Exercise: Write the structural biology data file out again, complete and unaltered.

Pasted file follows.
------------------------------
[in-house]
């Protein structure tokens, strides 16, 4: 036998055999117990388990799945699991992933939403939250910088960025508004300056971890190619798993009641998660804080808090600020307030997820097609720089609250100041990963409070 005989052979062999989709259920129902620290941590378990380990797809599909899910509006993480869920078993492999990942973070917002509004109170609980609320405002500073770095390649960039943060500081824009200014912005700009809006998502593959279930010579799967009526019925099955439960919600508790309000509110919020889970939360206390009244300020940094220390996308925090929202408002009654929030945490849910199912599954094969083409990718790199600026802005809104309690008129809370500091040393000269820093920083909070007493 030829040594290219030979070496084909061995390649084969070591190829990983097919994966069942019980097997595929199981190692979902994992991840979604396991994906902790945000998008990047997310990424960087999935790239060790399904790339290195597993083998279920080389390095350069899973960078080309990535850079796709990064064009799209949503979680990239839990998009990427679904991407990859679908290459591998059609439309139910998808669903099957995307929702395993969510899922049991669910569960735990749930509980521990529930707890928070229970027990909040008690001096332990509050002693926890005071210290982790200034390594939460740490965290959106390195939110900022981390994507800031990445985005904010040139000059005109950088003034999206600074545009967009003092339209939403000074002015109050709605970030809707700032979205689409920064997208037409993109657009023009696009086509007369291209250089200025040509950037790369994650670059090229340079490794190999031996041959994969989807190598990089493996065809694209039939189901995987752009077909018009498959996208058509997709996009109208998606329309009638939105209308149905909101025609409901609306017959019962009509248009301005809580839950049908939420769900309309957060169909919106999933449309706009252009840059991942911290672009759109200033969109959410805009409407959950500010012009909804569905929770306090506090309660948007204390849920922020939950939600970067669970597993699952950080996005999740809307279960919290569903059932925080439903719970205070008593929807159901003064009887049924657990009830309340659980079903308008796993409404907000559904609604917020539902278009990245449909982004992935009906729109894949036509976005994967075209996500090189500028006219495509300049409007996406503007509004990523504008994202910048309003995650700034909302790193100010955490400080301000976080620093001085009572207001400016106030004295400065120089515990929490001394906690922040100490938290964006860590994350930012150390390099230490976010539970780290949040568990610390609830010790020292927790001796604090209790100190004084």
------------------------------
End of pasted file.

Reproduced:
[in-house]
């Protein structure tokens, strides 16, 4: 036998055999117990388990799945699991992933939403939250910088960025508004300056971890190619798993009641998660804080808090600020307030997820097609720089609250100041990963409070 005989052979062999989709259920129902620290941590378990380990797809599909899910509006993480869920078993492999990942973070917002509004109170609980609320405002500073770095390649960039943060500081824009200014912005700009809006998502593959279930010579799967009526019925099955439960919600508790309000509110919020889970939360206390009244300020940094220390996308925090929202408002009654929030945490849910199912599954094969083409990718790199600026802005809104309690008129809370500091040393000269820093920083909070007493 030829040594290219030979070496084909061995390649084969070591190829990983097919994966069942019980097997595929199981190692979902994992991840979604396991994906902790945000998008990047997310990424960087999935790239060790399904790339290195597993083998279920080389390095350069899973960078080309990535850079796709990064064009799209949503979680990239839990998009990427679904991407990859679908290459591998059609439309139910998808669903099957995307929702395993969510899922049991669910569960735990749930509980521990529930707890928070229970027990909040008690001096332990509050002693926890005071210290982790200034390594939460740490965290959106390195939110900022981390994507800031990445985005904010040139000059005109950088003034999206600074545009967009003092339209939403000074002015109050709605970030809707700032979205689409920064997208037409993109657009023009696009086509007369291209250089200025040509950037790369994650670059090229340079490794190999031996041959994969989807190598990089493996065809694209039939189901995987752009077909018009498959996208058509997709996009109208998606329309009638939105209308149905909101025609409901609306017959019962009509248009301005809580839950049908939420769900309309957060169909919106999933449309706009252009840059991942911290672009759109200033969109959410805009409407959950500010012009909804569905929770306090506090309660948007204390849920922020939950939600970067669970597993699952950080996005999740809307279960919290569903059932925080439903719970205070008593929807159901003064009887049924657990009830309340659980079903308008796993409404907000559904609604917020539902278009990245449909982004992935009906729109894949036509976005994967075209996500090189500028006219495509300049409007996406503007509004990523504008994202910048309003995650700034909302790193100010955490400080301000976080620093001085009572207001400016106030004295400065120089515990929490001394906690922040100490938290964006860590994350930012150390390099230490976010539970780290949040568990610390609830010790020292927790001796604090209790100190004084």